Fall hike provides breathtaking view of Hope Valley | NevadaAppeal.com

Fall hike provides breathtaking view of Hope Valley

Dave Price

Hope Valley is well known for the view offered when the autumn colors turn in September and October, and that’s as true today as it was when John Muir passed through the area 128 years ago.

Obviously, there are more signs of civilization, obviously, but even so, one of the rituals I’ve followed every year at this time is to take a trek up the Indian Head Trail that begins off Highway 89 next to Sorensen’s Resort in Hope Valley.

I’ve taken my children for walks there, and even friends to run the same trail, and last week I was joined by long-time Associated Press reporter Martin Griffith for the estimated 10-mile hike on a loop that extends from the Indian Head Trail and comes back down Burnside Lake Road.

The fall colors were clearly visible as we embarked from Pickett’s Junction, where highways 88 and 89 intersect, and walked through the meadow toward Sorensen’s.

That was the easy part.

The start of the Indian Head Trail is a good climb that can take your breath away. For one, you’re at an elevation of 7,000 feet, and for another, the climb can be described as moderately steep.

The good news is that there are rewards for your effort as the trail winds through a grove of Aspens.

The view is breathtaking and it only got better from there.

About 4 1/2 miles up, in an area where the trail levels off, there is a path that leads off to the right (marked by a white streamer and a trail cairn on the right) and leads to the top of a series of cliffs.

From here, you have an incredible view and not only of Hope Valley and its sea of yellow and orange-colored Aspens. Looking west, you can see Luther Pass and even Pyramid Peak farther to the west. Directly to the north, you have Freel Peak and backside of Job’s Peak. Looking up behind us, we can see Pickett’s Peak.

Making this trip unique from my perspective, Martin had brought along a copy of a sketch John Muir made when he passed along the West Fork Carson River Canyon in September, 1876. The sketch was titled “Lava filled pre-glacial valley West Carson (Canyon)” and Muir wrote the following description:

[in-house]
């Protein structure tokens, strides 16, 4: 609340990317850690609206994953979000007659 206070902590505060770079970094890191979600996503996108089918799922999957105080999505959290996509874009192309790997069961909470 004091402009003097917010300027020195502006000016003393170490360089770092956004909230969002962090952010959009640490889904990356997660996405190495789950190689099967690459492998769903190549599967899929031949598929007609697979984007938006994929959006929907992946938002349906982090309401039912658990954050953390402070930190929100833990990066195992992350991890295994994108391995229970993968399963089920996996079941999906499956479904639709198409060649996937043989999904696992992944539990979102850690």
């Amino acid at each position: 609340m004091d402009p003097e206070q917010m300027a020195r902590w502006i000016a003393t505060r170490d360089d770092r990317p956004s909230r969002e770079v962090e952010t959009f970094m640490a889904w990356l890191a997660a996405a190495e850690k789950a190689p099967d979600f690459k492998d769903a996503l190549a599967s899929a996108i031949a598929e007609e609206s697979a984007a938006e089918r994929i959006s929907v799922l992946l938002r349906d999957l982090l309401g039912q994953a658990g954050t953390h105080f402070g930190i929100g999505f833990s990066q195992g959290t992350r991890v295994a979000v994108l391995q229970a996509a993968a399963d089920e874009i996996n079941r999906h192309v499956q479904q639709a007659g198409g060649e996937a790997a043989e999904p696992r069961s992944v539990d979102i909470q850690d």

“Carson Canon a glacial eroded gorge with Yosemite scenery. Some polished rocks near head. Near the middle on the north side there is a very interesting section of a pre-glacial valley filled with lava and running apparently at right angles to the present canon.”

The question of the day: Where is this gorge located? After looking at the sketch from several different points, our best guess is Horse Thief Canyon. If only John Muir were here to tell us.

Martin, who has retraced the routes of John Muir and the Donner Party in recent years, also pointed out that after the Donner Party met with tragedy during the winter of 1846, more than 50,000 immigrants chose a route to the south through Carson City and the Carson Valley and through Hope Valley en route to California in 1850 alone.

Just for some background here, Muir was instrumental in the creation of Yosemite as a National Park in 1872, he founded the Sierra Club in 1892 and lobbied to establish protection of the forests and parks and hiking routes.

“If people in general could be got into the woods, even for once, to hear the trees speak for themselves, all difficulties in the way of forest preservation would vanish” he has been quoted.

So much for history.

Getting to the top of the cliffs has been a climb of about 600 vertical feet, at best guess. The good news is that the trail is mostly downhill the rest of the way as we loop around to the west – offering more views of Hope Valley toward Carson Pass – and hooks up with Burnside Lake Road, less than three miles away from the car we left parked at Pickett’s Junction.

Alltold, with time spent for sightseeing and occasional stops for water (even in this dry year, running water can still be found at various points along the trail), the trek took around 3 1/2 hours.

It was just an outstanding way to get in a workout and to do some sightseeing on a Wednesday morning in October.

Contact Dave Price at dprice@nevadaappeal.com or call 881-1220.


Oct. 18 – Emigrant Trail tour

Oct. 30 – Star-gazing event